Cedars-Sinai Medical Center

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Distinguished Woman Leader: Rekha Murthy, MD

Rekha Murthy, MD

In honor of National Women’s History Month—celebrated in March since 1987—and International Women’s Day on March 8, Pulse is featuring Q&A's to celebrate the achievements of our talented female leaders at Cedars-Sinai.

This week's interview, which concludes the series, is with a woman nationally recognized for her expertise in hospital epidemiology, infectious diseases and antimicrobial resistance: Rekha Murthy, MD, professor of Medicine, vice president of Medical Affairs and associate chief medical officer.

What do you do in a typical day on the job?

I provide leadership for programs that support quality and safety in patient care, including hospital epidemiology, patient safety, peer review, quality services, and resource and outcomes management. I work with medical staff leaders on issues pertaining to physician practice and achieving the medical staff’s quality and safety goals. My typical day consists of meetings with executive management and medical staff leaders on these topics. In other meetings, I provide expertise in specific projects, such as antimicrobial stewardship or the investigation of harm events.

One example of my role involves ensuring that hand hygiene is performed routinely by caregivers to reduce the risk of hospital-acquired infections. Another example is overseeing organizational efforts to prevent or eliminate potential harm to patients by learning from events and sharing lessons learned.

What is the most rewarding part of your work?

Working with the staff and leaders at Cedars-Sinai has been a source of inspiration to me. I find it particularly rewarding to impact the culture of safety in ways that have meaningful and lasting benefits. For example, I'm reminded of our success with making hand hygiene a routine behavior when I observe caregivers automatically disinfect their hands when entering and exiting patient rooms—much like people wearing seat belts in vehicles without prompting. I also find it rewarding and humbling to mentor and coach many individuals, including trainees and professionals, which I value as an important part of my role.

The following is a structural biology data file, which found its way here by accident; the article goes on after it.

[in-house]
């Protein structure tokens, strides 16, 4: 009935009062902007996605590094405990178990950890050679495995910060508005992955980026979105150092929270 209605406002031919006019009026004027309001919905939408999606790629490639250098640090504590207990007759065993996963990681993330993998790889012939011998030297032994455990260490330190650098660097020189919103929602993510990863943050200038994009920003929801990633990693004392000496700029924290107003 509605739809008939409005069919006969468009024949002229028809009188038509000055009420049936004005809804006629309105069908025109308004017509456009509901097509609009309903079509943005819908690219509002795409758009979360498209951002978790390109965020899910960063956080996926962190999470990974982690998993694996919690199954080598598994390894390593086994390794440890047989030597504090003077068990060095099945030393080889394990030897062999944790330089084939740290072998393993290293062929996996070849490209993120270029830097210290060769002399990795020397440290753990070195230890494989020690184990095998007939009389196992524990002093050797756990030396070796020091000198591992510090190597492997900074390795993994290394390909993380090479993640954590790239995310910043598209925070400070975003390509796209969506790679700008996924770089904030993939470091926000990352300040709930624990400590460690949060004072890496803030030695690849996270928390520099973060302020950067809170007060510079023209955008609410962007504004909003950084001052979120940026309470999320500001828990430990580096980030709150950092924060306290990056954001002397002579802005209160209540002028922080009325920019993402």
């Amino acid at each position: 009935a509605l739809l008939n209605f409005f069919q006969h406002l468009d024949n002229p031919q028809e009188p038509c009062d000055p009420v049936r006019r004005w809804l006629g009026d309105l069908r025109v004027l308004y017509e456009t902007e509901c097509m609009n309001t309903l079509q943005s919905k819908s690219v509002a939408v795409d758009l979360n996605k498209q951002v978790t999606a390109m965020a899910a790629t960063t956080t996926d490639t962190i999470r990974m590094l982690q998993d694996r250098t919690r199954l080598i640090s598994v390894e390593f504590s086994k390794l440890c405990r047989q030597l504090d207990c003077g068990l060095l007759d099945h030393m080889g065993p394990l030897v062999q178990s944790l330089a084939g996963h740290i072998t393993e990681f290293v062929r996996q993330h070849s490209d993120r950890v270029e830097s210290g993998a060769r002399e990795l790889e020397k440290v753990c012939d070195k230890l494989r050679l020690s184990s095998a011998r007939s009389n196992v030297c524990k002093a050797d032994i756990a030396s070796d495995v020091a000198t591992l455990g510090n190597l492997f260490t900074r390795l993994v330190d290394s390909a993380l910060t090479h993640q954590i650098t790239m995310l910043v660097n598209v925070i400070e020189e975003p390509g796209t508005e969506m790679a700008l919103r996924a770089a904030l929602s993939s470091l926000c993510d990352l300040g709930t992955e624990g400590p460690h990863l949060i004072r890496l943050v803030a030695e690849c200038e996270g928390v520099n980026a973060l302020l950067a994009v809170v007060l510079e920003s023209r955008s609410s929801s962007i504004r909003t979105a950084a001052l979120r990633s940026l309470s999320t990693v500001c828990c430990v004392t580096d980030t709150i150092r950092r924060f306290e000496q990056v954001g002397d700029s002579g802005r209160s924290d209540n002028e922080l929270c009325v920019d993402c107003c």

Who is your science heroine from history and why?

My first science heroine was French physicist Marie Curie, whom I learned about when reading her biography during middle school. I was inspired by her dedication to her career, particularly in the field of science at a time when few women were scientists. She was passionate and persistent in pursuing her curiosity despite many challenges, ultimately becoming the first woman to win a Nobel Prize and also the first person to receive two Nobel Prizes—in physics and chemistry. Since then, I’ve been, and continue to be, inspired by teachers, mentors and colleagues who contribute—either directly or by encouraging others—to scientific knowledge and discovery that can improve the health of our patients and community.